NEW YORK (Feb. 3, 2010) – One night before two-time world champion Edwin Valero (26-0, 26 KOs) defends his World Boxing Council (WBC) lightweight crown against WBC 135-pound interim titleholder Antonio DeMarco (23-1-1, 17 KOs) in Monterrey, Mexico, on SHOWTIME® (9 p.m. ET/PT), once-beaten Freddy “El Riel’’ Hernandez (27-1, 18 KOs), of Lynwood, Calif., will take on former world champion, southpaw DeMarcus “Chop Chop’’ Corley (36-12-1, 21 KOs), of Washington, D.C., in the 10-round welterweight main event on ShoBox: The New Generation on SHOWTIME® (11 p.m. ET/PT, delayed on the West Coast).
In the co-feature this Friday, Feb. 5, at Chumash Casino Resort in Santa Ynez, Calif., hard-hitting, undefeated Dominican Francisco Contreras (12-0, 11 KOs), of Livingston, N.J., should get what definitely will be the toughest test of his career when he faces Juan Castaneda, Jr. (16-2, 12 KOs), of La Paz, Mexico, in an eight-round junior welterweight bout.
The doubleheader is promoted by Gary Shaw Productions, LLC.
A winner of four in a row, Hernandez, who was born in Mexico City, is 10-0 with one No Contest dating to February 2005. The No. 14-ranked contender in the World Boxing Council (WBC) is coming off a clear-cut eight-round unanimous decision over Octavio Narvaez on Dec. 12, 2009, in Rancho Mirage, Calif.
Two outings ago, Hernandez survived a 10th-round rally to register a convincing 10-round unanimous decision over then-once-beaten southpaw Damian Frias on Oct. 23, 2009 on ShoBox.
“I’ve fought three times since last July and I like that,’’ said the 5-foot-10-inch, 30-year-old Hernandez, who fought only one time in 2008 (in April). “I need to keep fighting on a regular basis and I thank my promoter, Gary Shaw, for getting me more fights now and for him and SHOWTIME believing in me. For the longest time, I had a lot of difficulty getting fights.
“I am slowly moving up the ladder and making a name for myself. Corley has a lot of experience and class and, on paper, could be my toughest fight. But I am familiar with left-handers and am confident of putting on a good show for the fans. I am in top shape and ready to go.’’
The 5-foot-7, 35-year-old Corley is a former World Boxing Organization (WBO) 140-pound champion who won the then-vacant belt with a first-round TKO over Felix Flores June 30, 2001, on SHOWTIME. Corley made two successful defenses against Ener Julio and Randall Bailey in January 2002 and January 2003, respectively. Both defenses came on unanimous decisions on SHOWTIME.
Corley lost the belt in July 2003 on a 12-round split decision to Zab Judah on SHOWTIME.
“I took this fight (against Hernandez) on short notice but I’m always in the gym training, so there will be no excuses,’’ said Corley, who has fought several past and current world champions, including Floyd Mayweather, Miguel Cotto, Devon Alexander, Junior Witter and Jose Alfaro. “People will see I have a lot left. This is a good matchup for me and I am going to make the best of the opportunity.’’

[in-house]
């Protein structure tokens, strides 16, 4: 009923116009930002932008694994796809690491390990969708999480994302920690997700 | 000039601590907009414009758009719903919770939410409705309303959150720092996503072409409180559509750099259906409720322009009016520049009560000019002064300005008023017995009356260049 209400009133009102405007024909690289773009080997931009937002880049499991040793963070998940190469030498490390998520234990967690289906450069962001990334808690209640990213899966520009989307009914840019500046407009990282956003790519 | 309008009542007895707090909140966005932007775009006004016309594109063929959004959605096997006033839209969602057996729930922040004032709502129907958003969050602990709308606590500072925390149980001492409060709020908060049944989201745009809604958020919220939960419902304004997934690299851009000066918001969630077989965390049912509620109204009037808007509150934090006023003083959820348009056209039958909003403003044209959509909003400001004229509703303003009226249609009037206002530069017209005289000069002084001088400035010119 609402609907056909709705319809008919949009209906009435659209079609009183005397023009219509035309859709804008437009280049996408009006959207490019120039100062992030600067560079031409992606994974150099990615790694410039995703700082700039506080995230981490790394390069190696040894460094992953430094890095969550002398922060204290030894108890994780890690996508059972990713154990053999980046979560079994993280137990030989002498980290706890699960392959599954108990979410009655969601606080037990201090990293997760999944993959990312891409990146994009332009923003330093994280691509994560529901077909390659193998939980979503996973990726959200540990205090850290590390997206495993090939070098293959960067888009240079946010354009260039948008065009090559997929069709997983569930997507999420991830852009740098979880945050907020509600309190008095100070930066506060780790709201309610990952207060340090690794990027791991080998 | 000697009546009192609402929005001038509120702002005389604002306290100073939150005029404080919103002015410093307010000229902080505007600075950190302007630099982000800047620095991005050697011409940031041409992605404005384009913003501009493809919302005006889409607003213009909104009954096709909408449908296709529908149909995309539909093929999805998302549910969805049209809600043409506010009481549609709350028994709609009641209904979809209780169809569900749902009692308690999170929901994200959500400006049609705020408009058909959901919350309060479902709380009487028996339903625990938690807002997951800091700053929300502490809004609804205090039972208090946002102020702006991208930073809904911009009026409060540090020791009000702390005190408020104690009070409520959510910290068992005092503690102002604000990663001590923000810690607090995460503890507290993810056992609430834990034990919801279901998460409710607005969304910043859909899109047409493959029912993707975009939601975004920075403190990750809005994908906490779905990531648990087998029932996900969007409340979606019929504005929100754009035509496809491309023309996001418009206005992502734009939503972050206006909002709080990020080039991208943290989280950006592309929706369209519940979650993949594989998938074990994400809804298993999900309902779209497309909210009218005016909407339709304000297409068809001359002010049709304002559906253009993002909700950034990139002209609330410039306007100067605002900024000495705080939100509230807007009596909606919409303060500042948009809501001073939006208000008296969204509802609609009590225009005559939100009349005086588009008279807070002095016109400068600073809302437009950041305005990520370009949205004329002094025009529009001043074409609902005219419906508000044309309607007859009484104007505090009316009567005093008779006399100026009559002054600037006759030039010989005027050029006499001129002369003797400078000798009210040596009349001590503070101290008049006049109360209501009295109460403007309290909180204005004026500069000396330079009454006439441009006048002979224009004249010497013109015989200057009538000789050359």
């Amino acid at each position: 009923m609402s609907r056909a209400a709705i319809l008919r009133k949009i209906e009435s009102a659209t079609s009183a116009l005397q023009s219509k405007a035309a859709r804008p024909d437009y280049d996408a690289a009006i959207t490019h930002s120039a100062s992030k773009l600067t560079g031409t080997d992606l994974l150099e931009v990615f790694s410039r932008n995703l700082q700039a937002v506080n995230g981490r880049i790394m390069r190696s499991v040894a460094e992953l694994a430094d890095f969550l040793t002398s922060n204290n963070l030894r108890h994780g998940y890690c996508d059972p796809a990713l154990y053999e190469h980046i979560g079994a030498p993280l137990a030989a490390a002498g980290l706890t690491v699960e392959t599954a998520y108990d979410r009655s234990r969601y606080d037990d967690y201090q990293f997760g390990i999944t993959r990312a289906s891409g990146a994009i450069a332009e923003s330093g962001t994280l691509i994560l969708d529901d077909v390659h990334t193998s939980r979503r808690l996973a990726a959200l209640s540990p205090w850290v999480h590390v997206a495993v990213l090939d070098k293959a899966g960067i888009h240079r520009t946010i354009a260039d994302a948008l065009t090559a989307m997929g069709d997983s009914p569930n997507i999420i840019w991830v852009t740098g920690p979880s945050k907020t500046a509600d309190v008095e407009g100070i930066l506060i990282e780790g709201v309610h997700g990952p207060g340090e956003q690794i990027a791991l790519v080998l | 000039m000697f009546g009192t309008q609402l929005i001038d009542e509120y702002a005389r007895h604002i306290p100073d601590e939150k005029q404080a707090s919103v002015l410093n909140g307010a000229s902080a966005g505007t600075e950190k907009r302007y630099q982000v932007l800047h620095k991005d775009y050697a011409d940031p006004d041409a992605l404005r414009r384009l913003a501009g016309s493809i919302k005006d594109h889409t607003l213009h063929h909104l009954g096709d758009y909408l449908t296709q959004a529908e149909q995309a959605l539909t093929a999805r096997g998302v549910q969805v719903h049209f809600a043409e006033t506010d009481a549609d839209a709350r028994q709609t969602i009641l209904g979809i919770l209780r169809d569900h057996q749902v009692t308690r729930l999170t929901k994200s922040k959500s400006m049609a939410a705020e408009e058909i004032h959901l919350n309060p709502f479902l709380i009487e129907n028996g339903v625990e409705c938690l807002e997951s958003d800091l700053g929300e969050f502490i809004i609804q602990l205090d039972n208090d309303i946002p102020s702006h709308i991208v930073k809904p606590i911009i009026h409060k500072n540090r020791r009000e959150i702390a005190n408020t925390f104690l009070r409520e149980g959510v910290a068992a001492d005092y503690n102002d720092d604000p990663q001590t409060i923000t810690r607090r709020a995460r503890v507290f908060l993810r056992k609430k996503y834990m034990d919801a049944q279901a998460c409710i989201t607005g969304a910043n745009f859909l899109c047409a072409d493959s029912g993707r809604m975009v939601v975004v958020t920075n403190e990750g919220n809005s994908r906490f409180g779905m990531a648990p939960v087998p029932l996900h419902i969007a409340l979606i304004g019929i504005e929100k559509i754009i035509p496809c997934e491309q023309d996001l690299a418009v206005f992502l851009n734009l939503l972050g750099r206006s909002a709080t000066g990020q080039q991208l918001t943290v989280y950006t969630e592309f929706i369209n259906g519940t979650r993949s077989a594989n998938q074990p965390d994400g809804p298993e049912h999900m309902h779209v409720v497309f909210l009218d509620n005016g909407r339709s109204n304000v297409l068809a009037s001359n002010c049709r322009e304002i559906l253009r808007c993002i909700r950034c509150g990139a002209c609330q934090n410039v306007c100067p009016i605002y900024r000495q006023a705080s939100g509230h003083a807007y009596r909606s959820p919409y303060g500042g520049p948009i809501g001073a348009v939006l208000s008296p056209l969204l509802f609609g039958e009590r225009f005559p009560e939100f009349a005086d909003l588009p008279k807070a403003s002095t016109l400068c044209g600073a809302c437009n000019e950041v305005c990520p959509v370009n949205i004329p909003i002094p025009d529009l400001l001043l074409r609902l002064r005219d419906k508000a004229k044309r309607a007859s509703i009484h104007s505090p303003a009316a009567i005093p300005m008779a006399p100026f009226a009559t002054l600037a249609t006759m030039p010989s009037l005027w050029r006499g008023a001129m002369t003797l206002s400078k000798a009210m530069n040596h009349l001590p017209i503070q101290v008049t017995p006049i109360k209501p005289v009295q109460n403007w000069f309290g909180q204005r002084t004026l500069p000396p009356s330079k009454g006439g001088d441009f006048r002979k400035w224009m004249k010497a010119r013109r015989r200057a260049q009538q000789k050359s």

Corley, who seldom gets the benefit of the doubt in close affairs – one third of his defeats have come on split decisions – had a three-fight winning streak end in his last start when he lost a 10-round split nod to Fariz Kazimov on Nov. 28, 2009, in Russia. One judge scored it for Corley, 97-93, but the two others had it for the local favorite by an identical tally.
Contreras, who has been virtually untested since turning pro in February 2007, is stepping way up in class against the aggressive-minded Castaneda.
But, style-wise, the 5-foot-10-inch, 25-year-old Contreras relishes the matchup. “It’s easier for me to beat a brawler, somebody who comes to you, than somebody who boxes,” he said.
Contreras recently moved to New Jersey to focus fulltime on his career, yet still has a child and family in his native Dominican Republic. “I’m going to dedicate this fight to my mother and my son,” said Contreras, who took a unanimous six-round decision over Marteze Logan in his last start on Dec. 19, 2009, in Knoxville, Tenn.
Castaneda has fought his last six fights in Mexico. In the 5-foot-7, 26-year-old’s last outing in the United States he lost to Demarco on May 2, 2008, at Chumash, on ShoBox.
“I expect to (set the pace) and take the fight to him,” said Castaneda, who is coming off a unanimous 10-round decision over Alejandro Valladares on Dec. 19, 2009. “I’ll make him fight my fight. I’m going to be on him, throwing a lot of punches. I’m hoping for the best, and that I will get the win.”
Nick Charles will call the action from ringside with Steve Farhood and Antonio Tarver serving as expert analysts. The executive producer of ShoBox is Gordon Hall with Richard Gaughan producing and Rick Phillips directing.
For information on SHOWTIME Sports Programming, including exclusive behind-the-scenes video and photo galleries, complete telecast information and more, please go the new SHOWTIME Sports website at http://www.sho.com/sports.
About ShoBox: The New Generation
Since its inception in July 2001, the critically acclaimed SHOWTIME boxing series, ShoBox: The New Generation has featured young talent matched tough. The ShoBox philosophy is to televise exciting, crowd-pleasing and competitive matches while providing a proving ground for willing prospects determined to fight for a world title. The growing list of fighters who have appeared on ShoBox and advanced to garner world titles includes: Leonard Dorin, Scott Harrison, Juan Diaz, Jeff Lacy, Ricky Hatton, Joan Guzman, Juan Urango, David Diaz, Robert Guerrero, Kelly Pavlik, Paul Malignaggi, Kendall Holt, Timothy Bradley, Bernard Dunne, Yonnhy Perez, Yuri Foreman and Andre Ward.
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